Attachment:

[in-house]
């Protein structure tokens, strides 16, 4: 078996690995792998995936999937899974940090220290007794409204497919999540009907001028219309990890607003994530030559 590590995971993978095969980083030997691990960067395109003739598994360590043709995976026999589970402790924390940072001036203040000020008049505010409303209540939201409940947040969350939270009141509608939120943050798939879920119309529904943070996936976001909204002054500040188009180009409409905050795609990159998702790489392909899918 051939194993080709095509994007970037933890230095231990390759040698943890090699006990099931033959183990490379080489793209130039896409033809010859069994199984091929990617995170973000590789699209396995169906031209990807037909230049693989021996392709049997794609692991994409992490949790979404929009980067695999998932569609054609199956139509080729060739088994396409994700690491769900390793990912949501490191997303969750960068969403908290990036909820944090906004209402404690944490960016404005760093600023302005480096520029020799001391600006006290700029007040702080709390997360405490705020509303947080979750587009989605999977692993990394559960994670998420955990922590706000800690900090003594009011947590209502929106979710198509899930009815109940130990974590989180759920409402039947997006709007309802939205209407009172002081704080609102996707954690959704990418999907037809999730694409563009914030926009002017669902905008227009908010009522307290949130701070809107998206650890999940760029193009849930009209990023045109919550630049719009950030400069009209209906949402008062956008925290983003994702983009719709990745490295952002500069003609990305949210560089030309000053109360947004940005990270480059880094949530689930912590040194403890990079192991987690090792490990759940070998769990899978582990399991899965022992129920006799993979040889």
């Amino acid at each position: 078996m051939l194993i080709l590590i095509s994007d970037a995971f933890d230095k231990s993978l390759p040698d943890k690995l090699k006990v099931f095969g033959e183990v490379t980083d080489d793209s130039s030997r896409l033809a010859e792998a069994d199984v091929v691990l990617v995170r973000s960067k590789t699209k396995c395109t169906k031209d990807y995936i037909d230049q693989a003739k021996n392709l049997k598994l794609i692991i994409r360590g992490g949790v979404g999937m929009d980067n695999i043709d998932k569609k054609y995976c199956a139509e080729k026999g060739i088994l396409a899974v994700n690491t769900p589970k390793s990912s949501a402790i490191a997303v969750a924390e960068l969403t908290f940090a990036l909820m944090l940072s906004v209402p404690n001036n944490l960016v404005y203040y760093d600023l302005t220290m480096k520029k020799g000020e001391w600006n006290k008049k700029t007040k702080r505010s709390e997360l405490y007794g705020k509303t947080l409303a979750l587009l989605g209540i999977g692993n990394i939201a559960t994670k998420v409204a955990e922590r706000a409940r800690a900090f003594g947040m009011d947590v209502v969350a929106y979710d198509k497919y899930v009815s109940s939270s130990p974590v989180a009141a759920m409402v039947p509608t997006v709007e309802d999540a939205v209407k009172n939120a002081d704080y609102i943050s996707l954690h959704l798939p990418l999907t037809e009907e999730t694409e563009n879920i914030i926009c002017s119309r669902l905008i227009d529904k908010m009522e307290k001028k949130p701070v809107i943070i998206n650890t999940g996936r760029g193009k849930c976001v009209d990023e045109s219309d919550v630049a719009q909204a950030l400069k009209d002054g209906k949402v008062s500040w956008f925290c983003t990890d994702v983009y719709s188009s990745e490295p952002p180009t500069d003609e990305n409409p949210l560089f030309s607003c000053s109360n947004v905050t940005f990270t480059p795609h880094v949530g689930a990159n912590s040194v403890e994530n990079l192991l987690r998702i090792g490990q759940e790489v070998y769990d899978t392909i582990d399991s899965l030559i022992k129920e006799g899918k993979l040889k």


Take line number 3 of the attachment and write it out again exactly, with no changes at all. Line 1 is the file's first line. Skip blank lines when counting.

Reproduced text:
């Amino acid at each position: 078996m051939l194993i080709l590590i095509s994007d970037a995971f933890d230095k231990s993978l390759p040698d943890k690995l090699k006990v099931f095969g033959e183990v490379t980083d080489d793209s130039s030997r896409l033809a010859e792998a069994d199984v091929v691990l990617v995170r973000s960067k590789t699209k396995c395109t169906k031209d990807y995936i037909d230049q693989a003739k021996n392709l049997k598994l794609i692991i994409r360590g992490g949790v979404g999937m929009d980067n695999i043709d998932k569609k054609y995976c199956a139509e080729k026999g060739i088994l396409a899974v994700n690491t769900p589970k390793s990912s949501a402790i490191a997303v969750a924390e960068l969403t908290f940090a990036l909820m944090l940072s906004v209402p404690n001036n944490l960016v404005y203040y760093d600023l302005t220290m480096k520029k020799g000020e001391w600006n006290k008049k700029t007040k702080r505010s709390e997360l405490y007794g705020k509303t947080l409303a979750l587009l989605g209540i999977g692993n990394i939201a559960t994670k998420v409204a955990e922590r706000a409940r800690a900090f003594g947040m009011d947590v209502v969350a929106y979710d198509k497919y899930v009815s109940s939270s130990p974590v989180a009141a759920m409402v039947p509608t997006v709007e309802d999540a939205v209407k009172n939120a002081d704080y609102i943050s996707l954690h959704l798939p990418l999907t037809e009907e999730t694409e563009n879920i914030i926009c002017s119309r669902l905008i227009d529904k908010m009522e307290k001028k949130p701070v809107i943070i998206n650890t999940g996936r760029g193009k849930c976001v009209d990023e045109s219309d919550v630049a719009q909204a950030l400069k009209d002054g209906k949402v008062s500040w956008f925290c983003t990890d994702v983009y719709s188009s990745e490295p952002p180009t500069d003609e990305n409409p949210l560089f030309s607003c000053s109360n947004v905050t940005f990270t480059p795609h880094v949530g689930a990159n912590s040194v403890e994530n990079l192991l987690r998702i090792g490990q759940e790489v070998y769990d899978t392909i582990d399991s899965l030559i022992k129920e006799g899918k993979l040889k």